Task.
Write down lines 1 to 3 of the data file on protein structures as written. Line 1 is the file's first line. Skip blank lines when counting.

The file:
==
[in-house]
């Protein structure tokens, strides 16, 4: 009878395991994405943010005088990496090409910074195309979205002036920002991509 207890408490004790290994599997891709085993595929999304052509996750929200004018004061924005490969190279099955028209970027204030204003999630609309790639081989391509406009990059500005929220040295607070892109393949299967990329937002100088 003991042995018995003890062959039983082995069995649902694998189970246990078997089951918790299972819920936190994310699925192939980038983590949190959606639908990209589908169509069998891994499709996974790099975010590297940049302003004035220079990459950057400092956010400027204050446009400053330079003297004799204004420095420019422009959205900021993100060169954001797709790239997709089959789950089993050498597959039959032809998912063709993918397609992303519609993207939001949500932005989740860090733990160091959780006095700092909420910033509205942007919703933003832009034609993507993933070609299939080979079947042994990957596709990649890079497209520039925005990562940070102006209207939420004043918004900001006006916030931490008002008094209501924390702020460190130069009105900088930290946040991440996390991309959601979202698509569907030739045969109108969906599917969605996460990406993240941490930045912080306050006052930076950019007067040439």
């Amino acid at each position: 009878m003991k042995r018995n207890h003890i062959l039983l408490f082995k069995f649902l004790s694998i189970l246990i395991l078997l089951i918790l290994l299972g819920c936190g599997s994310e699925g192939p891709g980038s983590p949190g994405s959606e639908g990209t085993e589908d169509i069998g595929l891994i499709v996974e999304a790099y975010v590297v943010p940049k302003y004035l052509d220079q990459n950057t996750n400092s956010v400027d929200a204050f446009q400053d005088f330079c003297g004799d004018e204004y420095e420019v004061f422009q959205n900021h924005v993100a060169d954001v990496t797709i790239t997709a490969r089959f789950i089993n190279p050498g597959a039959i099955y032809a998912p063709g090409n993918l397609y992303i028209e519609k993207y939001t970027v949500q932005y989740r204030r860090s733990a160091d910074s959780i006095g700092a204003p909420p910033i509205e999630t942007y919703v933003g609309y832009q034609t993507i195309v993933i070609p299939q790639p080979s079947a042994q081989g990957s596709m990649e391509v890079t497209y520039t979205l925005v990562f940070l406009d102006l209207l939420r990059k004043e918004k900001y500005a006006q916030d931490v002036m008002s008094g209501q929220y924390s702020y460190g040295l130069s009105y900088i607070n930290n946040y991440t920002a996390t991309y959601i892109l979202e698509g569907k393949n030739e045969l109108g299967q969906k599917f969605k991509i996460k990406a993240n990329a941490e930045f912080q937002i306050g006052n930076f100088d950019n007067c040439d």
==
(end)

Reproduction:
[in-house]
């Protein structure tokens, strides 16, 4: 009878395991994405943010005088990496090409910074195309979205002036920002991509 207890408490004790290994599997891709085993595929999304052509996750929200004018004061924005490969190279099955028209970027204030204003999630609309790639081989391509406009990059500005929220040295607070892109393949299967990329937002100088 003991042995018995003890062959039983082995069995649902694998189970246990078997089951918790299972819920936190994310699925192939980038983590949190959606639908990209589908169509069998891994499709996974790099975010590297940049302003004035220079990459950057400092956010400027204050446009400053330079003297004799204004420095420019422009959205900021993100060169954001797709790239997709089959789950089993050498597959039959032809998912063709993918397609992303519609993207939001949500932005989740860090733990160091959780006095700092909420910033509205942007919703933003832009034609993507993933070609299939080979079947042994990957596709990649890079497209520039925005990562940070102006209207939420004043918004900001006006916030931490008002008094209501924390702020460190130069009105900088930290946040991440996390991309959601979202698509569907030739045969109108969906599917969605996460990406993240941490930045912080306050006052930076950019007067040439």
């Amino acid at each position: 009878m003991k042995r018995n207890h003890i062959l039983l408490f082995k069995f649902l004790s694998i189970l246990i395991l078997l089951i918790l290994l299972g819920c936190g599997s994310e699925g192939p891709g980038s983590p949190g994405s959606e639908g990209t085993e589908d169509i069998g595929l891994i499709v996974e999304a790099y975010v590297v943010p940049k302003y004035l052509d220079q990459n950057t996750n400092s956010v400027d929200a204050f446009q400053d005088f330079c003297g004799d004018e204004y420095e420019v004061f422009q959205n900021h924005v993100a060169d954001v990496t797709i790239t997709a490969r089959f789950i089993n190279p050498g597959a039959i099955y032809a998912p063709g090409n993918l397609y992303i028209e519609k993207y939001t970027v949500q932005y989740r204030r860090s733990a160091d910074s959780i006095g700092a204003p909420p910033i509205e999630t942007y919703v933003g609309y832009q034609t993507i195309v993933i070609p299939q790639p080979s079947a042994q081989g990957s596709m990649e391509v890079t497209y520039t979205l925005v990562f940070l406009d102006l209207l939420r990059k004043e918004k900001y500005a006006q916030d931490v002036m008002s008094g209501q929220y924390s702020y460190g040295l130069s009105y900088i607070n930290n946040y991440t920002a996390t991309y959601i892109l979202e698509g569907k393949n030739e045969l109108g299967q969906k599917f969605k991509i996460k990406a993240n990329a941490e930045f912080q937002i306050g006052n930076f100088d950019n007067c040439d």